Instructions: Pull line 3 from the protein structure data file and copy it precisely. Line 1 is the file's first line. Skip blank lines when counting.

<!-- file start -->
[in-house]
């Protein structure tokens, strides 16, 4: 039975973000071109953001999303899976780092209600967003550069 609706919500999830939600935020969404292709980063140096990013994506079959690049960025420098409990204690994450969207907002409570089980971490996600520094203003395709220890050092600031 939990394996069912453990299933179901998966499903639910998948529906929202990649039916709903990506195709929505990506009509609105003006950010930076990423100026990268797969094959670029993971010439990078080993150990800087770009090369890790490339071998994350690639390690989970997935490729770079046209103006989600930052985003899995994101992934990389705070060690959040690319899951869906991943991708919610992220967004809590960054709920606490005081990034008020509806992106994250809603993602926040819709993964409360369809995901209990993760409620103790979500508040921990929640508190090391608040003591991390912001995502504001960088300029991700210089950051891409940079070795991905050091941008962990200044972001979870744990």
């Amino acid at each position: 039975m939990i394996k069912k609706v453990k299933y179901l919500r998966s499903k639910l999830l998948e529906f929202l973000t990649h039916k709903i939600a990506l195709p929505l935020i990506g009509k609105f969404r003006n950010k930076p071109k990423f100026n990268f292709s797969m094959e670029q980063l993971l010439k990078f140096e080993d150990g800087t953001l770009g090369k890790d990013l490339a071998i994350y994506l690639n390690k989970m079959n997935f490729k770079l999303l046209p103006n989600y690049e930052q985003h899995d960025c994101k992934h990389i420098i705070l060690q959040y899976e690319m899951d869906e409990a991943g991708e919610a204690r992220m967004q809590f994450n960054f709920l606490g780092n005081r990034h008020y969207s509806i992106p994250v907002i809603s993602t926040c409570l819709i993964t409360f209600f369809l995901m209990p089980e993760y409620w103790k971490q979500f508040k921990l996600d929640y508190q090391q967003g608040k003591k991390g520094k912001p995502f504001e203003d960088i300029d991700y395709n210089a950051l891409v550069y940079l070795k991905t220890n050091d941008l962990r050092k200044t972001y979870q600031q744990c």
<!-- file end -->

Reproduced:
């Amino acid at each position: 039975m939990i394996k069912k609706v453990k299933y179901l919500r998966s499903k639910l999830l998948e529906f929202l973000t990649h039916k709903i939600a990506l195709p929505l935020i990506g009509k609105f969404r003006n950010k930076p071109k990423f100026n990268f292709s797969m094959e670029q980063l993971l010439k990078f140096e080993d150990g800087t953001l770009g090369k890790d990013l490339a071998i994350y994506l690639n390690k989970m079959n997935f490729k770079l999303l046209p103006n989600y690049e930052q985003h899995d960025c994101k992934h990389i420098i705070l060690q959040y899976e690319m899951d869906e409990a991943g991708e919610a204690r992220m967004q809590f994450n960054f709920l606490g780092n005081r990034h008020y969207s509806i992106p994250v907002i809603s993602t926040c409570l819709i993964t409360f209600f369809l995901m209990p089980e993760y409620w103790k971490q979500f508040k921990l996600d929640y508190q090391q967003g608040k003591k991390g520094k912001p995502f504001e203003d960088i300029d991700y395709n210089a950051l891409v550069y940079l070795k991905t220890n050091d941008l962990r050092k200044t972001y979870q600031q744990c």